Climate change bringing floods and drought, growing biofuel demand and national policies to protect domestic markets could drive up global food prices and threaten long-term food security, the United Nations said.
High and volatile food prices are a growing global concern, partly fuelling the protests that toppled the rulers of Tunisia and Egypt this year. The aftershocks have been seen across North Africa and the Middle East from Algeria to Yemen.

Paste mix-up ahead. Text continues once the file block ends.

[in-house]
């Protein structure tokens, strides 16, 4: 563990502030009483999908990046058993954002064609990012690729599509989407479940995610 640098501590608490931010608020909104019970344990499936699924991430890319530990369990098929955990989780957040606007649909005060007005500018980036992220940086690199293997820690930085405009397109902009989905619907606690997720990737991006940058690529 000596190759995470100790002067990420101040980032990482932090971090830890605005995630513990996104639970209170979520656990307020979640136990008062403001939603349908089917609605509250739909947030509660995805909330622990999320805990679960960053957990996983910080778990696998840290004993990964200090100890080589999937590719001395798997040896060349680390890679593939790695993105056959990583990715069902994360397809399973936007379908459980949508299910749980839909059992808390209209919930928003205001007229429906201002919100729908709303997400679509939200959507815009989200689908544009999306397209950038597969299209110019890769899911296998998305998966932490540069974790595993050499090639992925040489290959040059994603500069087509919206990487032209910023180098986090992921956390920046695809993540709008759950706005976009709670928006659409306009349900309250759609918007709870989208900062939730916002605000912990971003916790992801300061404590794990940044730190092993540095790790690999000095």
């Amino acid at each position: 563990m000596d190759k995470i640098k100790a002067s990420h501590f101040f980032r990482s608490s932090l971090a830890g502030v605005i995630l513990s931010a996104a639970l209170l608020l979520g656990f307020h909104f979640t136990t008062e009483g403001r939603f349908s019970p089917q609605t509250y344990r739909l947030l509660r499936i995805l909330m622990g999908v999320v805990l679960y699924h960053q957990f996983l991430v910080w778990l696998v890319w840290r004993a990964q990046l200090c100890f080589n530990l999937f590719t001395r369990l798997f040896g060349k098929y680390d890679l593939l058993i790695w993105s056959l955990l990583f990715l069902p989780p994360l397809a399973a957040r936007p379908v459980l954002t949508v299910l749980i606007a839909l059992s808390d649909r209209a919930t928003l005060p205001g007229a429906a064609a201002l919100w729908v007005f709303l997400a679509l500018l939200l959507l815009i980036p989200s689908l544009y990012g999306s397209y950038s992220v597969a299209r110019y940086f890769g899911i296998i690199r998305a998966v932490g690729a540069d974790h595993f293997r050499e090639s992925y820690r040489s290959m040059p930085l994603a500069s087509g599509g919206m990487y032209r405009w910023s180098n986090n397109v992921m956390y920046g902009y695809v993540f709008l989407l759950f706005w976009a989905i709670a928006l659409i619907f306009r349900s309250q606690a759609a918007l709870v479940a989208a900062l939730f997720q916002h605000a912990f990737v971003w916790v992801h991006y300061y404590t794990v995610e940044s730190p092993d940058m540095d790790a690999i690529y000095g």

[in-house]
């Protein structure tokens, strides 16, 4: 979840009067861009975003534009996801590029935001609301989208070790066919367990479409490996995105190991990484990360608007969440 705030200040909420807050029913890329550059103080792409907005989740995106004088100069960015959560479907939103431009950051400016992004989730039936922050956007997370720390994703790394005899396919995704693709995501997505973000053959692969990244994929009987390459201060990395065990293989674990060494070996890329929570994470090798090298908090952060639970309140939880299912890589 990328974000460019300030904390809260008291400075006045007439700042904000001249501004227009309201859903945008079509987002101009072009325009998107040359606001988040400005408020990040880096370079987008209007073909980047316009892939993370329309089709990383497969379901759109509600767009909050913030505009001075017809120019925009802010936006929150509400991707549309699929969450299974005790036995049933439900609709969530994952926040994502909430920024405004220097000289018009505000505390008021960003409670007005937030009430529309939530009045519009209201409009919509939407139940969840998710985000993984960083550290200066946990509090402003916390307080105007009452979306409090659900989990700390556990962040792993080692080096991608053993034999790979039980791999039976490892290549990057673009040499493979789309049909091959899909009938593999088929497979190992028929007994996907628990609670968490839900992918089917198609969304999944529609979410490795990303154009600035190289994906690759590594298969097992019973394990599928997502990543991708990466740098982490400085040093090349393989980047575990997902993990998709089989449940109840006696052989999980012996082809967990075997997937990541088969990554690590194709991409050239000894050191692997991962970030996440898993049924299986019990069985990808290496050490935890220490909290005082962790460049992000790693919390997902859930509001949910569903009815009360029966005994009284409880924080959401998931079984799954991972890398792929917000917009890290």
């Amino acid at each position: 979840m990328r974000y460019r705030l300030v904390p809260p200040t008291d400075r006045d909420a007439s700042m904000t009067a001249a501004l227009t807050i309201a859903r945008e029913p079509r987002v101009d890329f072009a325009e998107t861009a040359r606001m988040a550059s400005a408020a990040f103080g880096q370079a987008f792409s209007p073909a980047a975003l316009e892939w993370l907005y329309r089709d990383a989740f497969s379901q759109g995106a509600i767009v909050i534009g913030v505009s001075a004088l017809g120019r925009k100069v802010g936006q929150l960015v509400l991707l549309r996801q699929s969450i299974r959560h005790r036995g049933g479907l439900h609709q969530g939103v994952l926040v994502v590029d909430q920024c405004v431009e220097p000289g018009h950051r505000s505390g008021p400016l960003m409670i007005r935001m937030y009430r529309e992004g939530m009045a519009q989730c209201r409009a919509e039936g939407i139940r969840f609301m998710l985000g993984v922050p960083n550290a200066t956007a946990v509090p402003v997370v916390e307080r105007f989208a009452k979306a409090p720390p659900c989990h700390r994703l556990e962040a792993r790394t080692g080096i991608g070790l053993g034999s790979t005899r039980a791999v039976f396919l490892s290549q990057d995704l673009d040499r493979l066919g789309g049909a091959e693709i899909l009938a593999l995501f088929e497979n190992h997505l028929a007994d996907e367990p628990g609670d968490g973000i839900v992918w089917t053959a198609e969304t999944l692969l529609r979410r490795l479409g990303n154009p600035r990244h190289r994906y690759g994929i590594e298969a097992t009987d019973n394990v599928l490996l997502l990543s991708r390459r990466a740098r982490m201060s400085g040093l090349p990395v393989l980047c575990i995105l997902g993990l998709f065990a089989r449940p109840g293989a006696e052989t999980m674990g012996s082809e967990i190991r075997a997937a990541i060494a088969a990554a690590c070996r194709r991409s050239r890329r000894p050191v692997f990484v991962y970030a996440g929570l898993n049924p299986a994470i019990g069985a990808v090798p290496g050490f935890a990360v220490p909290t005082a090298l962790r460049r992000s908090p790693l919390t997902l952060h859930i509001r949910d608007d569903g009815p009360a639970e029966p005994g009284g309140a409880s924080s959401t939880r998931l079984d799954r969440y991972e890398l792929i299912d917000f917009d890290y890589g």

Periods of price volatility are not new to agriculture, but recent price shocks triggered by extreme weather and increasing use of grains to produce energy have caused great concern, the UN’s Food and Agriculture Organization said.
“There are fears that price volatility may be increasing,” the FAO said in its State of Food and Agriculture report.
The growing influence of commodities markets and “counterproductive ‘beggar-thy-neighbour’ policy responses (to high prices)… may exacerbate international market volatility and jeopardize global food security,” it said.